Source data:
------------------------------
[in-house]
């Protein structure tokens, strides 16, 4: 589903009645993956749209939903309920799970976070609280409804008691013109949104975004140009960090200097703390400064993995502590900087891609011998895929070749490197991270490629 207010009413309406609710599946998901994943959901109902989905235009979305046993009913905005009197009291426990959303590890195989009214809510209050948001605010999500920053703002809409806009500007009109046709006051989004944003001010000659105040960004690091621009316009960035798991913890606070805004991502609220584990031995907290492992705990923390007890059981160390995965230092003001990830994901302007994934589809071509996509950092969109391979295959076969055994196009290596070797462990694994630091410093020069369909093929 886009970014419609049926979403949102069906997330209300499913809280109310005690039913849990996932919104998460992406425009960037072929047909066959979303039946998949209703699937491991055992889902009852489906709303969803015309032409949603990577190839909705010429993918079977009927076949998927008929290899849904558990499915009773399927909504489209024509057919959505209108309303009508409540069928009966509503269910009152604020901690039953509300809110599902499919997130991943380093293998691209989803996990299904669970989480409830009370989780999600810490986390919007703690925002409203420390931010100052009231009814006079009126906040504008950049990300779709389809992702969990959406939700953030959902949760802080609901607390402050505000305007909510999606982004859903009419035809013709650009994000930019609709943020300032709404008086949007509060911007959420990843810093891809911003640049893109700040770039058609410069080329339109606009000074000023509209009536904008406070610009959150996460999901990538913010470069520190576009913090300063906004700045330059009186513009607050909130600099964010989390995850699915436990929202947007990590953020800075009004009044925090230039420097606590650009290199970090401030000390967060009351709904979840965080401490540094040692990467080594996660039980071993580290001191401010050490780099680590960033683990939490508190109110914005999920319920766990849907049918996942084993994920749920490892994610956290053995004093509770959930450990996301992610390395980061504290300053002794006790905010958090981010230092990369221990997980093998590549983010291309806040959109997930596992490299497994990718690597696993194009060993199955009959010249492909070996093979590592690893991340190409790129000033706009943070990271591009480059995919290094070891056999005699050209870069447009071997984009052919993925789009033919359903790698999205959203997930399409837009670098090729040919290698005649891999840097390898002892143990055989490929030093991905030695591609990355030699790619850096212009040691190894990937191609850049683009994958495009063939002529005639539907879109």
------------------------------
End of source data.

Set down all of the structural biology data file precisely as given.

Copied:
[in-house]
């Protein structure tokens, strides 16, 4: 589903009645993956749209939903309920799970976070609280409804008691013109949104975004140009960090200097703390400064993995502590900087891609011998895929070749490197991270490629 207010009413309406609710599946998901994943959901109902989905235009979305046993009913905005009197009291426990959303590890195989009214809510209050948001605010999500920053703002809409806009500007009109046709006051989004944003001010000659105040960004690091621009316009960035798991913890606070805004991502609220584990031995907290492992705990923390007890059981160390995965230092003001990830994901302007994934589809071509996509950092969109391979295959076969055994196009290596070797462990694994630091410093020069369909093929 886009970014419609049926979403949102069906997330209300499913809280109310005690039913849990996932919104998460992406425009960037072929047909066959979303039946998949209703699937491991055992889902009852489906709303969803015309032409949603990577190839909705010429993918079977009927076949998927008929290899849904558990499915009773399927909504489209024509057919959505209108309303009508409540069928009966509503269910009152604020901690039953509300809110599902499919997130991943380093293998691209989803996990299904669970989480409830009370989780999600810490986390919007703690925002409203420390931010100052009231009814006079009126906040504008950049990300779709389809992702969990959406939700953030959902949760802080609901607390402050505000305007909510999606982004859903009419035809013709650009994000930019609709943020300032709404008086949007509060911007959420990843810093891809911003640049893109700040770039058609410069080329339109606009000074000023509209009536904008406070610009959150996460999901990538913010470069520190576009913090300063906004700045330059009186513009607050909130600099964010989390995850699915436990929202947007990590953020800075009004009044925090230039420097606590650009290199970090401030000390967060009351709904979840965080401490540094040692990467080594996660039980071993580290001191401010050490780099680590960033683990939490508190109110914005999920319920766990849907049918996942084993994920749920490892994610956290053995004093509770959930450990996301992610390395980061504290300053002794006790905010958090981010230092990369221990997980093998590549983010291309806040959109997930596992490299497994990718690597696993194009060993199955009959010249492909070996093979590592690893991340190409790129000033706009943070990271591009480059995919290094070891056999005699050209870069447009071997984009052919993925789009033919359903790698999205959203997930399409837009670098090729040919290698005649891999840097390898002892143990055989490929030093991905030695591609990355030699790619850096212009040691190894990937191609850049683009994958495009063939002529005639539907879109």